THE END OF THE ROAD

We returned from Scotland, an agonising nine (9) ticks short of GBG immortality, on the penultimate day of August.

The 31st was spent wondering whether we should have made the effort to get to Orkney and finish the Guide. We wouldn’t have had any time to sleep, but hey-ho.

But it was too late. September arrived, and we were headed down south to the End of the Road, somewhere in a field near Wiltshire (like in the Pulp song without the Es and Whizz).

Yes, it’s festival time, which means a 4:22 hour slog with a healthy breakfast at the criminally underrated Towcester Services.

I’d managed to persuade Mrs RM and James along in the campervan this year after last year’s solo pup tent effort, when I had the eternally youthful Tim Thomas for late night company.

Our planning was exemplary. I packed the beer, remembered Baa Baa Toure and bought the programme;

Mrs RM put the tents and flags up,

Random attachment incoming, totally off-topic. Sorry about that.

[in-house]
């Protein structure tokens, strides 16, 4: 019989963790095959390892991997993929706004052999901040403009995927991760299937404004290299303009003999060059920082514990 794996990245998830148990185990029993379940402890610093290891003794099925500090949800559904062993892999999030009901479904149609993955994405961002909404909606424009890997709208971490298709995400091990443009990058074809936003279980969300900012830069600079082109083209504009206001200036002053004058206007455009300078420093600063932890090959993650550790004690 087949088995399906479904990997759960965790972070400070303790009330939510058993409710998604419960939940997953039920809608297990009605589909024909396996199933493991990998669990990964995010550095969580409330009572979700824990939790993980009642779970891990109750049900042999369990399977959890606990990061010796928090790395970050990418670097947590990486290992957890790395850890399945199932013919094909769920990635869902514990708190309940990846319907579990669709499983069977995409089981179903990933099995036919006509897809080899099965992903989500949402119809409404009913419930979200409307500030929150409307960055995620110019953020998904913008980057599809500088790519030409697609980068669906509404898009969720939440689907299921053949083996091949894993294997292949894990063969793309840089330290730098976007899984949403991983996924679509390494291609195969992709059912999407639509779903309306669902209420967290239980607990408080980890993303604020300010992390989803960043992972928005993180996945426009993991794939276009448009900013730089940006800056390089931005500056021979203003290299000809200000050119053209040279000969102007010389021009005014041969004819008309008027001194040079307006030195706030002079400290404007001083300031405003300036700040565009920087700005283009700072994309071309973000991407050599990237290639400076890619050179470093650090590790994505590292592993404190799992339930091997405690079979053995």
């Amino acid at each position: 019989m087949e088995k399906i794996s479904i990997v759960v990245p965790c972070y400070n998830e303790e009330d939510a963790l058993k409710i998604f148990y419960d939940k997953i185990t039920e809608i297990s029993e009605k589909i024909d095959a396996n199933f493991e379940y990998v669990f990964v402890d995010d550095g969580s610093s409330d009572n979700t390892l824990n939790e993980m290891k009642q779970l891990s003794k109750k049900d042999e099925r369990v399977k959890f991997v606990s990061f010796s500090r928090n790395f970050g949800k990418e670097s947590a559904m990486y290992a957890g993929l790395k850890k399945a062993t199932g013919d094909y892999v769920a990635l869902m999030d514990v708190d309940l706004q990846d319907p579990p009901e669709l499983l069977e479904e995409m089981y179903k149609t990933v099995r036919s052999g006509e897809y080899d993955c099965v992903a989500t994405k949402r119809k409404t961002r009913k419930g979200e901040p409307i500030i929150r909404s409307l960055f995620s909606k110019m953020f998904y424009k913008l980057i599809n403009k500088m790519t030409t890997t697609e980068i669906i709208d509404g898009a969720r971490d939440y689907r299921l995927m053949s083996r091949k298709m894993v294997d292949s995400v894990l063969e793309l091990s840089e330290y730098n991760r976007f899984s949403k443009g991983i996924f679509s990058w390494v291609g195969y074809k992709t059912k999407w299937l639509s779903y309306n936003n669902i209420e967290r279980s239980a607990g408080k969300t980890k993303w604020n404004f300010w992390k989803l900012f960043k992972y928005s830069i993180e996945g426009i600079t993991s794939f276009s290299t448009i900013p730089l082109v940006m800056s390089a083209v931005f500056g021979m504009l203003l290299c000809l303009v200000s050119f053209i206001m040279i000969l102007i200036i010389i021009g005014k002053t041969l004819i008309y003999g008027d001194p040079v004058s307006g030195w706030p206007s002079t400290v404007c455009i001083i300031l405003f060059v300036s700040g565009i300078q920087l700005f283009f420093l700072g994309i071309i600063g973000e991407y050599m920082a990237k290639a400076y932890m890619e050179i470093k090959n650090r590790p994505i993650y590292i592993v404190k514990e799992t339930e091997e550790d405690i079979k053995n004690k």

and James kept out of the way. It’s division of labour, like Adam Smith intended.

This was to be my 10th End of the Road, and while in theory it’s all about wistful young songstresses from Australia and scuzzy punks from Brighton, in reality it’s the art in the luscious gardens,

and the food carts,

and the cider bus that you come for.

Thursday lunchtime was too early for the warm cider, even for Mrs RM, but in the interests of research I thought I’d better have a (tasty, NBSS 3.5) pint of local Gritchie Sun Lore in a reusable plastic glass for you,

if only so you could say “HOW much !”.

Get used to the Β£6 pint. If you live in London you already are.

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